Tales of Bissesero survivors who tried to resist Interahamwe

  WESTERN PROVINCE Karongi — It’s more than a decade since the Genocide happened in Rwanda, but the memories of the massacres are still fresh in the minds of residents.


Karongi — It’s more than a decade since the Genocide happened in Rwanda, but the memories of the massacres are still fresh in the minds of residents.

"Similar accounts, all Rwandans country-wide experienced the 1994 Genocide," you hear people saying. Certainly to most people, survivors’ tales seem repetitive but every time sadness resurfaces like one had never heard any.

Though departed, the victims are believed to have died heroes, according to those who escaped the blood thirsty Interahamwe.

Bissesero; once a land of milk and honey, was reduced to ruins with scattered houses with very few, tortured if not traumatized survivors. The fresh air from the hills and the valleys that form the ‘former paradise’ will make your heart shrink and envy the people who perpetuated the killing and destruction.

"Apart from having cattle, and good climate, Bissesero had the most gorgeous people," recalled Kayumba Javier, a survivor. "Men could come from across Africa to get a bride from Bissesero," he added. "Not only physical beauty, but Bissesero girls were very hard working and dependable."

Bissesero memorial site has nine houses that symbolize the former nine provinces that composed Kibuye. A remarkable difference from other areas of Rwanda, 90% of the residents in these provinces were said to be Tutsis.

"Kumubuga, Mugonero, Gishyita hose hahoze impfura mbere y’intambara," Kayumba said sorrowfully, meaning "This place had very beautiful people before the war.

"I can’t forget the day when Habyarimana’s plane fell, that’s when hell broke loose," said Kabanda Narisis a survivor. Within a blink of an eye, the Hutus held merchetes, and clubs mocking their rivals with sharp sarcastic words.

To residents ‘nyenzi’ meaning cockroach, is a very bad word. "You would rather beat me than call me that," said Mucheshyimana Olive a survivor.

By the second day of the Genocide in Bissesero, Tutsis with the help of an aged warrior named Birara unsuccessfully tried to defend themselves. "When we heard that the Hutus had started killing right from Gishyita, though we were very scared we refused to die as cowards," explains Kabanda.

All but women, tried to defend but in vain. A Hutu executive secretary from Gisovu only identified as Ndibambi, who has since fled the country, convinced people to give in. "It was just a group of criminals disorganizing you; it’s all sorted out so keep calm," the person allegedly reassured them.

After reassurance, Ndimbati reportedly went to Mubuga from where he unleashed a stronger Interahamwe group that included police cops from all the provinces including Kigali.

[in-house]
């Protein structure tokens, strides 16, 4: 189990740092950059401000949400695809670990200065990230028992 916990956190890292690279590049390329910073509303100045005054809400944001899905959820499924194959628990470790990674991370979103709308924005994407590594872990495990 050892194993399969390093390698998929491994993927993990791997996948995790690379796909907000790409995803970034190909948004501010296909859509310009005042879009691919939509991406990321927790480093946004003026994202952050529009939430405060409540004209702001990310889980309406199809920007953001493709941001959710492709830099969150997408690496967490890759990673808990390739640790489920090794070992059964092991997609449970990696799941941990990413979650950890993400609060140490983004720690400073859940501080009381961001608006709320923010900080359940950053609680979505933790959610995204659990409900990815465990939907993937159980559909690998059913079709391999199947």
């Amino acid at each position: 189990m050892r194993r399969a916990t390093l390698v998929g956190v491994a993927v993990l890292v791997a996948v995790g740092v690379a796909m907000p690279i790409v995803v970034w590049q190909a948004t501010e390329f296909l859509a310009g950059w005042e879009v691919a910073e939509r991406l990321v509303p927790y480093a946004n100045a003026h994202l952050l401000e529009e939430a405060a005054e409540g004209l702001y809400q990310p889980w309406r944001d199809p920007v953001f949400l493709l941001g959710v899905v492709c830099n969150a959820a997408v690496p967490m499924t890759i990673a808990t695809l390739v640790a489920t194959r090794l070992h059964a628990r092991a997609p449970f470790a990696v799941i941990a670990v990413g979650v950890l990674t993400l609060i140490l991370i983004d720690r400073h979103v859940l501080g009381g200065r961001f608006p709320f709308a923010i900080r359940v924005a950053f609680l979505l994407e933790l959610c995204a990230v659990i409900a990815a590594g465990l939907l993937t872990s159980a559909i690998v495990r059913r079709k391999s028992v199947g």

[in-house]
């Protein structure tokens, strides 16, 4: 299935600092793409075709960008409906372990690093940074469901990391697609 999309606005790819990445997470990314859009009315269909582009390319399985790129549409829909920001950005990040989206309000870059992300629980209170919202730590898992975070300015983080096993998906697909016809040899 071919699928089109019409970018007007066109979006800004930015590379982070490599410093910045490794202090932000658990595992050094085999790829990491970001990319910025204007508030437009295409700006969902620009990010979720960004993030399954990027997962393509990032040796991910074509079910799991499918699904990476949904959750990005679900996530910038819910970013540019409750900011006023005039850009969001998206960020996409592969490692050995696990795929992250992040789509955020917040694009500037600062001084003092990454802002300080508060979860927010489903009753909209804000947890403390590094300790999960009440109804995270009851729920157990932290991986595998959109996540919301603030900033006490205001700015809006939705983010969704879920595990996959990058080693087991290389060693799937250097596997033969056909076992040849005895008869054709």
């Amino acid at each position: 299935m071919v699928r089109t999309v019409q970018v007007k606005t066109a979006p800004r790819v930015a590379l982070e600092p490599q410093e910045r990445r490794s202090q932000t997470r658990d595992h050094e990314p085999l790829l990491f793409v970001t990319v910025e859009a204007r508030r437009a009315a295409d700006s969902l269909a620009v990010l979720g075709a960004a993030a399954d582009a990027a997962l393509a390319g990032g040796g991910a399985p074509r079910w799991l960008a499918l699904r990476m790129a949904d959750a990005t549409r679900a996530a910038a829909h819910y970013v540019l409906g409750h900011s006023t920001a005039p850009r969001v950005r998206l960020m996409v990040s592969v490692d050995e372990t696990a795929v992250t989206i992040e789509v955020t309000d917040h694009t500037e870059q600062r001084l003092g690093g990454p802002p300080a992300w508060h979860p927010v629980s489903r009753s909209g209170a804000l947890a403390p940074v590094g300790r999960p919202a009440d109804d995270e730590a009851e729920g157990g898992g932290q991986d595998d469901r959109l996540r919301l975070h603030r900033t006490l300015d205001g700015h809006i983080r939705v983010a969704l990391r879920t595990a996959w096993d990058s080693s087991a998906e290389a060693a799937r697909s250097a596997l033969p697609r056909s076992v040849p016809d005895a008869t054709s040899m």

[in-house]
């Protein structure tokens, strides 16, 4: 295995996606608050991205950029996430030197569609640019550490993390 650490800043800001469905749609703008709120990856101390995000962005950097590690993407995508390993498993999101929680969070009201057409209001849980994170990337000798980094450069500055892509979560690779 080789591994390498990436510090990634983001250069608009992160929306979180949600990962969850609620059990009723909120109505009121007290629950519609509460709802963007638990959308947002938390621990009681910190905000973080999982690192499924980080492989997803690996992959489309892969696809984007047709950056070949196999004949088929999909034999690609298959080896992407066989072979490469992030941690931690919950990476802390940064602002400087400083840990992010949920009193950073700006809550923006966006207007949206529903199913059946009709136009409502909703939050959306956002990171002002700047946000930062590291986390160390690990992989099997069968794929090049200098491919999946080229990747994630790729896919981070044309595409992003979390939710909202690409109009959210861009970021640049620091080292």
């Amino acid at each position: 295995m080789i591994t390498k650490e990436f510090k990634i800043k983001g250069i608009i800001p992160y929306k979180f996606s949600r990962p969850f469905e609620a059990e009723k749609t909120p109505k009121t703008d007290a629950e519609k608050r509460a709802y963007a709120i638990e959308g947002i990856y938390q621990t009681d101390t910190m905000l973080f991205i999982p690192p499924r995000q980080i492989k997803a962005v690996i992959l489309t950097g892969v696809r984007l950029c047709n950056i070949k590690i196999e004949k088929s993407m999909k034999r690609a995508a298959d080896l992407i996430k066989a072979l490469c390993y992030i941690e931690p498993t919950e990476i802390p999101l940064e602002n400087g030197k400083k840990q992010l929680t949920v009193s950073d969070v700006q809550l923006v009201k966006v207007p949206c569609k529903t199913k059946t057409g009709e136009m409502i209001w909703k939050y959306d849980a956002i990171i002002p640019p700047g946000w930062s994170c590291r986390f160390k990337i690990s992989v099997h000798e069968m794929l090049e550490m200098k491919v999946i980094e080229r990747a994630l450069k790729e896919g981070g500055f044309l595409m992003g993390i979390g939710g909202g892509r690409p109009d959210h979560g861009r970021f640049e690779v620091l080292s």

"All we had to do was to go to Muyira, so that we could throw stones at the Interahamwe as they were approaching, little did we know about the gun because we had never had any person from Bisesero in the army and any other position of leadership, by virtue of our ethnic group," Kabanda said.

Muyira being at a raised ground in Bissesero, the stone throwing was of help a bit but for how long could it work any way! Birara having fought in the 1959 Genocide, he was very sharp and always looking for a way his colleagues would survive. "Crying is of no help if your relative is killed because you just know you are next, instead lets look for how to defend our people" Birara reportedly urged.

Now 46- year old Kabanda clearly recalls the day when the government sent trucks carrying armed soldiers to Bissesero, "It had been the talk over the radio that residents of Bissesero had defeated the Interahamwe, so the government had to send in reinforcement," he said.

When the killing intensified, residents adopted new survival strategies; Birara reportedly advised them to take cover as the Interahamwe were shooting, then run and mix with them as they approached. "We could mingle into their troops," said Kabanda.

Wailing filled the place during the last days after Birara and his warrior son Nzijira had been massacred. "Though by then my wife and kids had died already, I felt more grief to lose Birara for I automatically knew that we were all destined to die," said Kabanda.

With much rainfall and starvation, the few remaining people gave up resistance, "We started moving in the line of shooting because we felt that someone who had died of a gun shot had died a peaceful death," Said Kabanda. If it wasn’t for the ‘Inkotanyi’-the liberators- no single survivor would be in Bissesero, he says.

Despite the turbulent history, some survivors have transcended; people like the Karongi district mayor, various administrators as well as business men.

"The journey from these nine houses to the mass graves shows the distance the survivors traveled to save their lives though it was impossible," said Kabanda.

"This first grave is for Birara and his son Nzijira, warriors we shall live to remember and adore in Bissesero," says Kabanda, pointing to the grave. Meanwhile the number of people buried in other mass graves is yet to be established.



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